Constrained Innovation in Managing Care for High-Risk Seniors in Medicare + Choice Risk Plans. D. Structural Features of MCOs That May Affect Care for Seniors with Hip Fracture or Stroke


In the overall structure of the MCOs we studied, one of the benefits that is germane to the care of patients with hip fractures and strokes was that all the MCOs paid specific attention to evaluating the quality of care delivered in skilled nursing facilities. This is often overlooked as a beneficial aspect to the imposition of a formal, coordinating structure to the care of high-risk senior beneficiaries in the Medicare program, and is especially vital to the transitional care needs of patients with hip fractures and strokes. For both these conditions, there is a critical juncture following the evaluative and interventional phase of acute care, marked by a transition to a rehabilitative setting. In conventional Medicare, the transfer to rehabilitative settings can be poorly coordinated (Rosenberg and Popelka 2000), and the choice of facility is often left to the physician and family, although a caseworker may assist in the informed choice. In contrast, the case study MCOs established specific quality criteria for the skilled nursing homes in their network. This attention to quality was particularly important because the MCOs relied heavily on skilled nursing facilities as alternative, less expensive options for the postacute care of both patients with hip fractures and those with strokes.

The two group-model MCOs also tried to promote quality in their network by using a set of specialized physicians and nurse practitioners to coordinate care in the hospitals and skilled nursing facilities. The physicians who specialize in the delivery of hospital care, the “hospitalists,” have the potential to improve care by developing specialized medical expertise as well as valuable institutional knowledge of the hospital staff and facilities (Auerbach et al. 2001). Similarly, the use of a small core of physicians and advance practice nurses to manage all the MCO’s patients who require care in skilled nursing facilities offered several advantages. At both Aspen and Kaiser Colorado, the physicians assigned to work exclusively with the nursing homes provided a high level of patient contact and worked with facility staff to develop more effective and efficient procedures.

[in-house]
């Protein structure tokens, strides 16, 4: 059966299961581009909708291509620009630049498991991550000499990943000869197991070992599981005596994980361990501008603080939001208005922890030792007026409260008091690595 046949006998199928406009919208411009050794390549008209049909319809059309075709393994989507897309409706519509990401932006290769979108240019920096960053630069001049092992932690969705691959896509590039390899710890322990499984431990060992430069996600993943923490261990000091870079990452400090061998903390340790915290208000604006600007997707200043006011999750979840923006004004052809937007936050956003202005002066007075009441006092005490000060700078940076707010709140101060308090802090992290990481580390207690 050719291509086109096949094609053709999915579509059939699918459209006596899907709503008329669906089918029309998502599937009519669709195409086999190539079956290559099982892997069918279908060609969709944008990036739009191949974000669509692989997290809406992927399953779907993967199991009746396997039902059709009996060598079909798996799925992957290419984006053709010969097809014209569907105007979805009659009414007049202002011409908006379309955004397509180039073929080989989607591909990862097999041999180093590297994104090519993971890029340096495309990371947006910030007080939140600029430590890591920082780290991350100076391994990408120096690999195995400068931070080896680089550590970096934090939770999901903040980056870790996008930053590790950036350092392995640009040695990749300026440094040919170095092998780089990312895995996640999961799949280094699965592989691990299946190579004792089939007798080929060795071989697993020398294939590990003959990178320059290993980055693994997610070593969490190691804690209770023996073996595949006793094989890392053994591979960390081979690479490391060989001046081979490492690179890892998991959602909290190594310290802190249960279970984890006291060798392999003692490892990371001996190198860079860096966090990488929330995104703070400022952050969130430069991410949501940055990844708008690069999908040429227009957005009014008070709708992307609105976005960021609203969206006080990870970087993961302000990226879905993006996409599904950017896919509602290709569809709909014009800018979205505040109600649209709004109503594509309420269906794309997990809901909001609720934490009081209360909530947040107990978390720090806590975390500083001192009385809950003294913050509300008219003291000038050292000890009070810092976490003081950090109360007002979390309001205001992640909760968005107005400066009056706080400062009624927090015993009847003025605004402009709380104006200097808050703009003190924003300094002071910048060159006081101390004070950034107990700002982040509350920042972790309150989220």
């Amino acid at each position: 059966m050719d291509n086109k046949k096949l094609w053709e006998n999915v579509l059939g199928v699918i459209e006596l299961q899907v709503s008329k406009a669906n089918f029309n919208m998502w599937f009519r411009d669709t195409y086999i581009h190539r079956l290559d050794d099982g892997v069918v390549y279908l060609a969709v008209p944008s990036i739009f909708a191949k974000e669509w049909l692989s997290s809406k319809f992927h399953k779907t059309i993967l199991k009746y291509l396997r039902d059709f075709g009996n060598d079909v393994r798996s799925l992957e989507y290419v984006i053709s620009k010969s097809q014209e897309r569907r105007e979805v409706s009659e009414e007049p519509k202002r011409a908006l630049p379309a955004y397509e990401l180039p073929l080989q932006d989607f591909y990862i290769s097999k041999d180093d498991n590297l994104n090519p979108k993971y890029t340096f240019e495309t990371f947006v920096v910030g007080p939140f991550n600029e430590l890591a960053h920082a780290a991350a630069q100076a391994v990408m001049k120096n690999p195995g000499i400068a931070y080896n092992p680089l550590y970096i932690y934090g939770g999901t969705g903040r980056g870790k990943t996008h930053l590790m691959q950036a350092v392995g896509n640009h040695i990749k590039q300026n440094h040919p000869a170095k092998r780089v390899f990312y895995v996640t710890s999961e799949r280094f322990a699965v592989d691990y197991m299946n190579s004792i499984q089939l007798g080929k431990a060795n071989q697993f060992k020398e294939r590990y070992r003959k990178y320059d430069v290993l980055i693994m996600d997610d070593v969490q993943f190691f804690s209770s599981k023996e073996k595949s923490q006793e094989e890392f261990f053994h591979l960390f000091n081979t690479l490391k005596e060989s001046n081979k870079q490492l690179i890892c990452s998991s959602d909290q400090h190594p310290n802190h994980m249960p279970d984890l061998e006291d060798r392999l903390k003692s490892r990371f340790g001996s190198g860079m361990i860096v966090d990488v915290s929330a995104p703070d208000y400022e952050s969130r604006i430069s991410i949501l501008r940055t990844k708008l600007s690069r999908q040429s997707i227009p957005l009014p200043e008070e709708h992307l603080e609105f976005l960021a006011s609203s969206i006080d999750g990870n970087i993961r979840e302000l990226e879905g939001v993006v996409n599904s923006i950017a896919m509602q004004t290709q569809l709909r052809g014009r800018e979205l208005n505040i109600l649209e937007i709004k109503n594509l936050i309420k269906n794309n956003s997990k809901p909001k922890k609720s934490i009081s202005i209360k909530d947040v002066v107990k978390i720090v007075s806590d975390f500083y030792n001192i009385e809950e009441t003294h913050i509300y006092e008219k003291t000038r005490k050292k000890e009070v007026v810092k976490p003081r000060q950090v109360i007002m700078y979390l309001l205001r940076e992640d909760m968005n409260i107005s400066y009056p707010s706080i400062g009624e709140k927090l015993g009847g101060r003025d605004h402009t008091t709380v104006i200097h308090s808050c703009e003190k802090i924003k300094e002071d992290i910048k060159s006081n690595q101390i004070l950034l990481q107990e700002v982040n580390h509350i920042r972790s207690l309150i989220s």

At the same time, the use of facility-based specialized staff had the potential to fragment care. Most hip fracture and stroke patients moved from the community to the hospital to a skilled nursing facility and then back to the community. At each stage of this process there was a corresponding hand-off from one physician to another. While the group model MCOs made an effort to ensure that a patient’s medical record was moved with them, the physicians and patients in our focus groups noted some instances where the patients arrived in a facility before the records. Furthermore, the facility-specific physicians may not have enough interaction with a patient to determine the best way to communicate with them or their abilities to follow through on alternative treatment regimens. Thus, the advantages of specialized staff such as hospitalists must be balance against any loss in the continuity of care.

Keystone East used a different method to promote quality of care in skilled nursing facilities. It provided incentives for primary care physicians to follow institutionalized beneficiaries. In addition to furnishing supplemental payment arrangements for this patient population, they also expedited the referral process:

[The MCO] has decided that if a patient is in a nursing home where I conduct rounds, I can issue referrals for any of the specialists I want, even though that patient is not capitated to me. That is a very positive view.”

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